But a detailed analysis of Border Patrol personnel data indicates the Bush Administration and Congress have not taken the commission's recommendation to heart. Although there have been modest changes, the analysis indicates that in the main the nation's concern about stopping the illegal immigrants coming from Mexico has trumped the commission's worry about terrorists slipping into the United States from Canada. This is true despite the Border Patrol's new national strategy issued September of 2004 which in defining its "Strategic Focus" ... " recognizes that the geographic distinctions along the Northern Border yield a much greater vulnerability for terrorist border-crossing attempts."
While agents of the Border Patrol are still predominantly assigned to duty stations along the border with Mexico -- there currently are 28 times more of them facing south than north per border miles guarded -- there indeed have been modest changes. In 2001, for example, 93.9% of the agents were located along the border with Mexico. Today 88.8% are assigned to this border. In 2001 3.4% of the agents were along the border with Canada. In 2005 the proportion was had grown to 8.8%. The total working at locations other than the north and south went from 2.7 to 2.4%. See earlier Figure 2 and supporting table.
In summary, in terms of total the number of agents working on the two borders in the post 9/11 period, personnel on the southern border went down by about 5 percentage points while those on the northern border went up by 5 percentage points. This means the percentage on the northern border has climbed back to what it was in 1989 and was significantly lower than where it was in 1975 when border patrol agents on the northern border made up about 13% of the total. See Figure 4 and supporting table.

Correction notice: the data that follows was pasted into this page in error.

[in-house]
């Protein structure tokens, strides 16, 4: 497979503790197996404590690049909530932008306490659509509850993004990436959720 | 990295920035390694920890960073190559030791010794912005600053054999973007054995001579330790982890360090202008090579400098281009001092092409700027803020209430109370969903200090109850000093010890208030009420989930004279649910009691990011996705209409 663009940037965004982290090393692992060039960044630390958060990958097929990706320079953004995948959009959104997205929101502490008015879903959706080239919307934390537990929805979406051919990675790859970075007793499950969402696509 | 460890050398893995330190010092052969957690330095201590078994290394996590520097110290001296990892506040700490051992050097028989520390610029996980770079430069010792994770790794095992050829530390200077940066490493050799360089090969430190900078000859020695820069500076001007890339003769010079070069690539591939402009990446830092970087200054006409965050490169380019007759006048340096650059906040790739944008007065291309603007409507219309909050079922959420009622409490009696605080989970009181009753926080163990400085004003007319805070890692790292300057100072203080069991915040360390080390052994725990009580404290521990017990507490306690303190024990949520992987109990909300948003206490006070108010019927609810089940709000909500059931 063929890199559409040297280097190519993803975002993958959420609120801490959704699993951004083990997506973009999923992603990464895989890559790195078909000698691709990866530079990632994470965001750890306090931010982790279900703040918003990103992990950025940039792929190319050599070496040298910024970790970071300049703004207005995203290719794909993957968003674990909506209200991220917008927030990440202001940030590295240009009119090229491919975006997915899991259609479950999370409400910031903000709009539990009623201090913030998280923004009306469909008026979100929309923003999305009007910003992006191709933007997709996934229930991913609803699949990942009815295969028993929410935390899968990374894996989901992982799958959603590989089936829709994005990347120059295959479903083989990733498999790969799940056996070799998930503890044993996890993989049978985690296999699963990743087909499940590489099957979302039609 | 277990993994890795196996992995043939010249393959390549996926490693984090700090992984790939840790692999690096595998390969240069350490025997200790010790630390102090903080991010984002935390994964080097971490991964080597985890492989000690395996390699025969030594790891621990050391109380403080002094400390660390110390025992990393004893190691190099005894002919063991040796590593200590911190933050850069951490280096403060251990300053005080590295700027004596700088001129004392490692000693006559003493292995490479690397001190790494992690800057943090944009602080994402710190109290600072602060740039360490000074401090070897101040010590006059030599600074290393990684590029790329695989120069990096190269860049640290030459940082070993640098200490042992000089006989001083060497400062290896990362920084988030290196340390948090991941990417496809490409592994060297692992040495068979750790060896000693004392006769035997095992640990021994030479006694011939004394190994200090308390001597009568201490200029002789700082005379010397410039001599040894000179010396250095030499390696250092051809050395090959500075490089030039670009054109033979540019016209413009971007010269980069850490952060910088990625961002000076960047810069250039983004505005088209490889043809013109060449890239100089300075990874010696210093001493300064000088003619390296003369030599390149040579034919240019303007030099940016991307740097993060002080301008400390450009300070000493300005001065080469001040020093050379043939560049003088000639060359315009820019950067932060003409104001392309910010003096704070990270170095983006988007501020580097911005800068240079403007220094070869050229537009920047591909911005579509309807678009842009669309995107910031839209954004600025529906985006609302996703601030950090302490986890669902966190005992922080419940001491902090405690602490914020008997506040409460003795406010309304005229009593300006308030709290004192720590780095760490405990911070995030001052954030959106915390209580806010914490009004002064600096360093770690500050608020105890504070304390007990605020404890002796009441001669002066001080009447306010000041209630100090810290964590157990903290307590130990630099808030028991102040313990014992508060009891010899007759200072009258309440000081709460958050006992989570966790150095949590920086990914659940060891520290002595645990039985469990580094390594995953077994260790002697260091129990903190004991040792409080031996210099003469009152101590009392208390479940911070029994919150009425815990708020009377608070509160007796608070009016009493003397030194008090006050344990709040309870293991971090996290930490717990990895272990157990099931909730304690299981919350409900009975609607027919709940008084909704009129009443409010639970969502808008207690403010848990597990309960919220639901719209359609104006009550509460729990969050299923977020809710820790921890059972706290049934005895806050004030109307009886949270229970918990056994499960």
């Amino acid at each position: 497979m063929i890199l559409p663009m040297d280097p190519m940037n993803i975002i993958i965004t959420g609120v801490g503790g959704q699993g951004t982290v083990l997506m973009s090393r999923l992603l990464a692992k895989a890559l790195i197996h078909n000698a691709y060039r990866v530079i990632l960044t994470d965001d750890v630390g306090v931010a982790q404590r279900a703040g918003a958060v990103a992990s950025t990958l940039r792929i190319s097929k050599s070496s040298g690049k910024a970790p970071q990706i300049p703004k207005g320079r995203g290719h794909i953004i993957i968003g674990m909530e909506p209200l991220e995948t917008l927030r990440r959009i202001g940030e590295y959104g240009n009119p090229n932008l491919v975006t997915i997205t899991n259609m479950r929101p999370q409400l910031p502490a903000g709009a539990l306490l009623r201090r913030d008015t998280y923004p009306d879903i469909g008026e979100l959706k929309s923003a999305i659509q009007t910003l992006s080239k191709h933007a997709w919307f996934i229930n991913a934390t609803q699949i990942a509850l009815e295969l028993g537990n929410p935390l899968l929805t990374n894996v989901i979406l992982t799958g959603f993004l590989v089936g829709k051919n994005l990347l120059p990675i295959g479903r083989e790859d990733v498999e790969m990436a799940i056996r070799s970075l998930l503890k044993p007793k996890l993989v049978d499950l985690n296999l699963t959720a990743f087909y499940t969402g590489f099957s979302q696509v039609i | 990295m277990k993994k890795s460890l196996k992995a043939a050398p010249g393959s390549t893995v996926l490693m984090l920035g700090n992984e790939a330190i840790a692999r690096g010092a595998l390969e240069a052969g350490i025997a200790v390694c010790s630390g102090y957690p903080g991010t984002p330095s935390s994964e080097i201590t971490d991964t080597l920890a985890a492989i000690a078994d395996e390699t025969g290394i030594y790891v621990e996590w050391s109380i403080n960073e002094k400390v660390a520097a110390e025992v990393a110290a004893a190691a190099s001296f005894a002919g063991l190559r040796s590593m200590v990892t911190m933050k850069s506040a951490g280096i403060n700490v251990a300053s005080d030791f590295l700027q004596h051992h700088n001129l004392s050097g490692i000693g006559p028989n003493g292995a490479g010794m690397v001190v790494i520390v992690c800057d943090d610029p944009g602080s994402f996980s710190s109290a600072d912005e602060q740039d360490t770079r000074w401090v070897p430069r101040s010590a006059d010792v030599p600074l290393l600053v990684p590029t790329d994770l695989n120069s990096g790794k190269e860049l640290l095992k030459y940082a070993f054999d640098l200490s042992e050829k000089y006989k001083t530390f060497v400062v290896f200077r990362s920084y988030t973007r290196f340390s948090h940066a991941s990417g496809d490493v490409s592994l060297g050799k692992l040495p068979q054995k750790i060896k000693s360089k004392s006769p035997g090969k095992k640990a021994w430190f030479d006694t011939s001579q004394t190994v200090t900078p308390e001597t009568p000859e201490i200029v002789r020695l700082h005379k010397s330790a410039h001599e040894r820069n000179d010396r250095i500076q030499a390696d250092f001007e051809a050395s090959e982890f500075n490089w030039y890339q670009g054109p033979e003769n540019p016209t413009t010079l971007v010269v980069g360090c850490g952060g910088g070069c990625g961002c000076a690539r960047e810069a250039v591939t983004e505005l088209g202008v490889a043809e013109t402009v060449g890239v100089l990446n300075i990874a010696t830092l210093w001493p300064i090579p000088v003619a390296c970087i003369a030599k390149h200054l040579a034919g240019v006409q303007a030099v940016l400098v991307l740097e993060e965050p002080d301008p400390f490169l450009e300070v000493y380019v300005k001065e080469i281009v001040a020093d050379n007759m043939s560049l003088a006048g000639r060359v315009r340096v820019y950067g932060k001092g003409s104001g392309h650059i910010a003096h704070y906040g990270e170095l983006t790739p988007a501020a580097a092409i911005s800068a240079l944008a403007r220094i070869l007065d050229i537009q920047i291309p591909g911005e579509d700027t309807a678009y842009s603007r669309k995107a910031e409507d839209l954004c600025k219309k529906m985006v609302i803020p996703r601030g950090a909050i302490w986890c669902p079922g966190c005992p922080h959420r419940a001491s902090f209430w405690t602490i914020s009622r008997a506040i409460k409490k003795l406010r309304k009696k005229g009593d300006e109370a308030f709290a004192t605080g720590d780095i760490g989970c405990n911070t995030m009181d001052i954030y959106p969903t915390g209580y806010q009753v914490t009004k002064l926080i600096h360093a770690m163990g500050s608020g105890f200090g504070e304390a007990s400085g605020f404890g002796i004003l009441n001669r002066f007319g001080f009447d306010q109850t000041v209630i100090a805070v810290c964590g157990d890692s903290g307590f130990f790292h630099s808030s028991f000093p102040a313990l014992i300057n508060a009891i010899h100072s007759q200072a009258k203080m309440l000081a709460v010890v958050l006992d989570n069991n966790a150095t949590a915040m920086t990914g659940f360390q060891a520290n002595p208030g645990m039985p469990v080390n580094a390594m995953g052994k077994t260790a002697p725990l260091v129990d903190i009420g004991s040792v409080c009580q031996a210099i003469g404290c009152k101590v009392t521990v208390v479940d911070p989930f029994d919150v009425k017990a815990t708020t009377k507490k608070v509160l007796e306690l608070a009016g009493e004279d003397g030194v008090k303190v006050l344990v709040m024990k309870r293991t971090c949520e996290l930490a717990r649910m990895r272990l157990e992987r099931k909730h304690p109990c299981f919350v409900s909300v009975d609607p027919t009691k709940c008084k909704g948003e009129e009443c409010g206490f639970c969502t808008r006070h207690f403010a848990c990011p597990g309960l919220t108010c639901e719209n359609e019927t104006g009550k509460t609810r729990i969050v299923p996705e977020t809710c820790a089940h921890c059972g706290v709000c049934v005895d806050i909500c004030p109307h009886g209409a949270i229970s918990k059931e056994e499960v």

Another perspective can be gained by examining how the new agents hired by the Border Patrol in the last few years have been divided between the two borders.
During the four years since 9/11, the agency grew by 1,455. For the whole period, 796 of the new hires (55%) went to southern border while 649 (45%) went to the northern border.
Information about the number and distribution of government agents is essential for understanding what the government does. It also is important for judging the extent to which the governors -- in this case the president and Congress -- are living up to their public promises. So, examining how many Border Patrol agents the government employs today and how many it employed yesterday and how many it will employ tomorrow and where they are working is critical for oversight and the working of a representative democracy.